2. Unlike 2007-2010, the competitive environment for electric cars has suddenly intensified. Back then, there was a bit of kumbaya around the whole thing. Most importantly, Tesla has laid its cards on the table: A 2017 pure electric car that will cost $40,000 or less and will yield 200 miles.
Which brings us to the mirror image of this comparative case study: Tesla. Tesla's plan is to add a sub-$40,000 all-electric car in 2017 that yields 200 miles, as I said above. Now why on God's green earth does Tesla telegraph this intent several years in advance? As I recall it, this talk started already in or around 2011, perhaps even 2010 -- before even its current car, the Model S, began shipping.
Tesla has handled all tactical and strategic decisions brilliantly to date. Essentially everything has gone right, and it's gone right in just the right way. Basically, they nailed it. But this? For the life of me, I don't see what Tesla has to gain by being so specific about a 2017 car. Tesla could simply have said that the next car (after the Model X) would be less expensive and left it at that. That's pretty much all you need to know. It's not surprising, and wouldn't detract from current sales or sales in 2015 or 2016.
Saying that your next electric car would be less expensive is about as surprising as saying the next PC will have a faster and cheaper CPU. The competition wouldn't have something to work with.
As it stands, Tesla has put a huge target on its back. Whether Nissan, GM, BMW or VW/Audi, they now know what to target. It's become a challenge, whereas previously they might have passed or under-shot.
Take Nissan, for example. Its luxury division Infiniti showed a luxury electric car prototype two years ago. When Tesla started to narrow down the info on its 2017 car (which was then thought to be a 2016 or even 2015 car), Nissan canned this Infiniti and went back to the drawing board. Thank you for warning us!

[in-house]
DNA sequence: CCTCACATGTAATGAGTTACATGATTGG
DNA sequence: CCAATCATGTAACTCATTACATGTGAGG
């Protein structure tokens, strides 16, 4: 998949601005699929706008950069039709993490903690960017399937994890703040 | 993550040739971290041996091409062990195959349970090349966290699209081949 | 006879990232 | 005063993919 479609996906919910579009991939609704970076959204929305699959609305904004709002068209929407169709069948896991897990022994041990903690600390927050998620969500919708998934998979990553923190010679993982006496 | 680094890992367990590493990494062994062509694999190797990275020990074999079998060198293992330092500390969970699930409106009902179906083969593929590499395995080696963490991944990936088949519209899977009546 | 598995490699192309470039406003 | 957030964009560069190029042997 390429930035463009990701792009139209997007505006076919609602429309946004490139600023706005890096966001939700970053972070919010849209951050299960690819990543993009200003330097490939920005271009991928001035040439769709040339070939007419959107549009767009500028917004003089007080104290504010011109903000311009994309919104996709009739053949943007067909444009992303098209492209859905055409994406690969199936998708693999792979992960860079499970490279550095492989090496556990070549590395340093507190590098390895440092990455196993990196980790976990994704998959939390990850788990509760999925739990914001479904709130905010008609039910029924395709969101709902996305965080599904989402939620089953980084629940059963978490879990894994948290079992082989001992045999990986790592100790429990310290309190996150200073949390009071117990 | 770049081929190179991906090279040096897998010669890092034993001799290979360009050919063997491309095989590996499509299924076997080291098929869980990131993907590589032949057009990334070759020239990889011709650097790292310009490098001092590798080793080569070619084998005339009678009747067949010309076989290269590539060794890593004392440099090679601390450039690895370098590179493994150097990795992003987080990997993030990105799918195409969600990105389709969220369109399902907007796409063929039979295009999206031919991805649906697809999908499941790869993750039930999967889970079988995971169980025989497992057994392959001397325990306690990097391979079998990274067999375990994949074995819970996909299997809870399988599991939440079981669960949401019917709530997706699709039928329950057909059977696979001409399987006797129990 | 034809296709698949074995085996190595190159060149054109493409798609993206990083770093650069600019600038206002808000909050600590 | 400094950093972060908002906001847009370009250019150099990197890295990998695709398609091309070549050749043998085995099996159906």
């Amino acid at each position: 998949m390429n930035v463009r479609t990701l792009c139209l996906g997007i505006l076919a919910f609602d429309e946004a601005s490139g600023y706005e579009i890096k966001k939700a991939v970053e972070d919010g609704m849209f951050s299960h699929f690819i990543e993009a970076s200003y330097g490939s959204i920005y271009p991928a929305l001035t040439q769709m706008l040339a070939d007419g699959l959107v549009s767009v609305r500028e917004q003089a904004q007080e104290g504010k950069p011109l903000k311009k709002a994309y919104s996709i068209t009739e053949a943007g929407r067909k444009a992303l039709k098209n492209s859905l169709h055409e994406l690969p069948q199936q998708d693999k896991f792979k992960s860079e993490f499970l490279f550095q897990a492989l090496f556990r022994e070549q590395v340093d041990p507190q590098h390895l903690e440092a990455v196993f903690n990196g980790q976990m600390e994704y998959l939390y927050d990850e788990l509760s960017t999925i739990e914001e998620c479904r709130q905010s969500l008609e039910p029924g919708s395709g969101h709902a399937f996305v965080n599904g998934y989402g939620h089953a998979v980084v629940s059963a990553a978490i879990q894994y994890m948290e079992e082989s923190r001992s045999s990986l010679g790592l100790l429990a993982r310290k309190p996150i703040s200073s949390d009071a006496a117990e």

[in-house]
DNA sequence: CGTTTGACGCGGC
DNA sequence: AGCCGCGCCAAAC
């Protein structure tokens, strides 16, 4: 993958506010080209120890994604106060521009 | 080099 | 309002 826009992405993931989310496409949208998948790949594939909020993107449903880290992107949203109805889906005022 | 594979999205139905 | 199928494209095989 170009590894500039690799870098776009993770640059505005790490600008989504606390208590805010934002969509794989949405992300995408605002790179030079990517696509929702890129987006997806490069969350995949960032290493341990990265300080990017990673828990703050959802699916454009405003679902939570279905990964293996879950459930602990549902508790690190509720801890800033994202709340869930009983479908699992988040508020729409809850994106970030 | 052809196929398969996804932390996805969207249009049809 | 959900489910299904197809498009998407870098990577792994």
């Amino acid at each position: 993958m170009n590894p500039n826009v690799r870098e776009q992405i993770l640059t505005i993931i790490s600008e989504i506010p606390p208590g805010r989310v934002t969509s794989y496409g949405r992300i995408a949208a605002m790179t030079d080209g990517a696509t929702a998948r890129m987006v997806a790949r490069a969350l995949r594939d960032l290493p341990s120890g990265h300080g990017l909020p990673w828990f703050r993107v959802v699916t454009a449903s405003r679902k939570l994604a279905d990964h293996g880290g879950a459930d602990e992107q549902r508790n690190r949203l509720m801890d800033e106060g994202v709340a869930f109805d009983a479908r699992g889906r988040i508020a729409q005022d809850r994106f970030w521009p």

How many people do you know who would have bought a Model S but are now saying, "I can wait to the $40,000 (some say $30,000) Tesla is out in 2017?" I know several. This just seems so unwise from Tesla's perspective: Giving away the secrets to the competition while telling your customers to wait at least three years instead of buying sometime before.
What can we expect? I think that, going forward, electric cars such as the Volt 2.0 and whatever Nissan next has in mind will be launched with a minimum of warning. Perhaps six months, perhaps even less. Certainly no more than a year ahead of deliveries. I'm guessing four months.
I can't recall a time when the automotive landscape has seen the kind of competitive upheaval I am forecasting on this issue. The way the industry launches cars is about to change a lot, and I wonder if Tesla didn't make a big mistake in terms of letting the whole world know about its future model way too soon.
And now that Dan Akerson isn't at GM anymore, perhaps GM is ready to launch the Chevy Volt 2.0 in full Steve Jobs style: "... and it's shipping... tomorrow!"
At the time of publication the author was long AAPL.
This article represents the opinion of a contributor and not necessarily that of TheStreet or its editorial staff.